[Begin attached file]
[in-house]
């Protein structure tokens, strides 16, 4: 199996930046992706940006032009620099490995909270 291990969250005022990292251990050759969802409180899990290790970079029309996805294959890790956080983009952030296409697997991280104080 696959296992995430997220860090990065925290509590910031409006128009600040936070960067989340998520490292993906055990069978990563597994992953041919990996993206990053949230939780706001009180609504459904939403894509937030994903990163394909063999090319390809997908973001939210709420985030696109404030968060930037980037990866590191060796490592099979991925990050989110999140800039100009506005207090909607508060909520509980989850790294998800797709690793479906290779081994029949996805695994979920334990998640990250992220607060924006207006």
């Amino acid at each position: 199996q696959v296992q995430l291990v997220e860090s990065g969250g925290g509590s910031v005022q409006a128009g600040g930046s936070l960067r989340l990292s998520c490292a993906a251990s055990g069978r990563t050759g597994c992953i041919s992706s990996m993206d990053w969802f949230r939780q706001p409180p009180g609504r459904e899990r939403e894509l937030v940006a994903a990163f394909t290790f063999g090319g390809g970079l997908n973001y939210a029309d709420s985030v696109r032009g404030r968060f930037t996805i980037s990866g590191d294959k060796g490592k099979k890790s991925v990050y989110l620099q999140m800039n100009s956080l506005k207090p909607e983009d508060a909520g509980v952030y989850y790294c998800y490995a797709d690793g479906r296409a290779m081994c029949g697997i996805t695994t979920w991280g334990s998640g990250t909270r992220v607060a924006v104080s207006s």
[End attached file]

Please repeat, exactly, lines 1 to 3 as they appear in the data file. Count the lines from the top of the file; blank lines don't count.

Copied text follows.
[in-house]
């Protein structure tokens, strides 16, 4: 199996930046992706940006032009620099490995909270 291990969250005022990292251990050759969802409180899990290790970079029309996805294959890790956080983009952030296409697997991280104080 696959296992995430997220860090990065925290509590910031409006128009600040936070960067989340998520490292993906055990069978990563597994992953041919990996993206990053949230939780706001009180609504459904939403894509937030994903990163394909063999090319390809997908973001939210709420985030696109404030968060930037980037990866590191060796490592099979991925990050989110999140800039100009506005207090909607508060909520509980989850790294998800797709690793479906290779081994029949996805695994979920334990998640990250992220607060924006207006």
């Amino acid at each position: 199996q696959v296992q995430l291990v997220e860090s990065g969250g925290g509590s910031v005022q409006a128009g600040g930046s936070l960067r989340l990292s998520c490292a993906a251990s055990g069978r990563t050759g597994c992953i041919s992706s990996m993206d990053w969802f949230r939780q706001p409180p009180g609504r459904e899990r939403e894509l937030v940006a994903a990163f394909t290790f063999g090319g390809g970079l997908n973001y939210a029309d709420s985030v696109r032009g404030r968060f930037t996805i980037s990866g590191d294959k060796g490592k099979k890790s991925v990050y989110l620099q999140m800039n100009s956080l506005k207090p909607e983009d508060a909520g509980v952030y989850y790294c998800y490995a797709d690793g479906r296409a290779m081994c029949g697997i996805t695994t979920w991280g334990s998640g990250t909270r992220v607060a924006v104080s207006s």